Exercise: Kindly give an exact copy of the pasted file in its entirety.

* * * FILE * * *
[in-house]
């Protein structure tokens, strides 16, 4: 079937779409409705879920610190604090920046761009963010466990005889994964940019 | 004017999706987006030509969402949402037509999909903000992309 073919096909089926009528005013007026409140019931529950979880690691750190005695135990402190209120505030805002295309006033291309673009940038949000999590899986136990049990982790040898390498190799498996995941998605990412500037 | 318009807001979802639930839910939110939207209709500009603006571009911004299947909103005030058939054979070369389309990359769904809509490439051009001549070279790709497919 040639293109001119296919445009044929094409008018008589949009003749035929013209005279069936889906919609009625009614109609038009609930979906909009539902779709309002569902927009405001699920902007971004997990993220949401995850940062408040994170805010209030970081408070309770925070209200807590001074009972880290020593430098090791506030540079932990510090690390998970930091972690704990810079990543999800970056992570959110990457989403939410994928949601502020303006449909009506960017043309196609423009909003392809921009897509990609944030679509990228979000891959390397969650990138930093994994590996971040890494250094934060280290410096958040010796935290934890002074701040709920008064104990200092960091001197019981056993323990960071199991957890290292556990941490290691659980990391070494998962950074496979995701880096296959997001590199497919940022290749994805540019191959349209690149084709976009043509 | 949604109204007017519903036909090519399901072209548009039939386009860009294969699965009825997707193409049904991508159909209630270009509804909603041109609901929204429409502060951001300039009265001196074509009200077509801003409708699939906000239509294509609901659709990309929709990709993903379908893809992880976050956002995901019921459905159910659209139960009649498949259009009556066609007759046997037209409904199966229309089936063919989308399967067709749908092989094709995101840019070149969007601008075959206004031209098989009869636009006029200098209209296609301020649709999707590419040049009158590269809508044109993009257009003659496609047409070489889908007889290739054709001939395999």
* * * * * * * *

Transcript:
[in-house]
């Protein structure tokens, strides 16, 4: 079937779409409705879920610190604090920046761009963010466990005889994964940019 | 004017999706987006030509969402949402037509999909903000992309 073919096909089926009528005013007026409140019931529950979880690691750190005695135990402190209120505030805002295309006033291309673009940038949000999590899986136990049990982790040898390498190799498996995941998605990412500037 | 318009807001979802639930839910939110939207209709500009603006571009911004299947909103005030058939054979070369389309990359769904809509490439051009001549070279790709497919 040639293109001119296919445009044929094409008018008589949009003749035929013209005279069936889906919609009625009614109609038009609930979906909009539902779709309002569902927009405001699920902007971004997990993220949401995850940062408040994170805010209030970081408070309770925070209200807590001074009972880290020593430098090791506030540079932990510090690390998970930091972690704990810079990543999800970056992570959110990457989403939410994928949601502020303006449909009506960017043309196609423009909003392809921009897509990609944030679509990228979000891959390397969650990138930093994994590996971040890494250094934060280290410096958040010796935290934890002074701040709920008064104990200092960091001197019981056993323990960071199991957890290292556990941490290691659980990391070494998962950074496979995701880096296959997001590199497919940022290749994805540019191959349209690149084709976009043509 | 949604109204007017519903036909090519399901072209548009039939386009860009294969699965009825997707193409049904991508159909209630270009509804909603041109609901929204429409502060951001300039009265001196074509009200077509801003409708699939906000239509294509609901659709990309929709990709993903379908893809992880976050956002995901019921459905159910659209139960009649498949259009009556066609007759046997037209409904199966229309089936063919989308399967067709749908092989094709995101840019070149969007601008075959206004031209098989009869636009006029200098209209296609301020649709999707590419040049009158590269809508044109993009257009003659496609047409070489889908007889290739054709001939395999």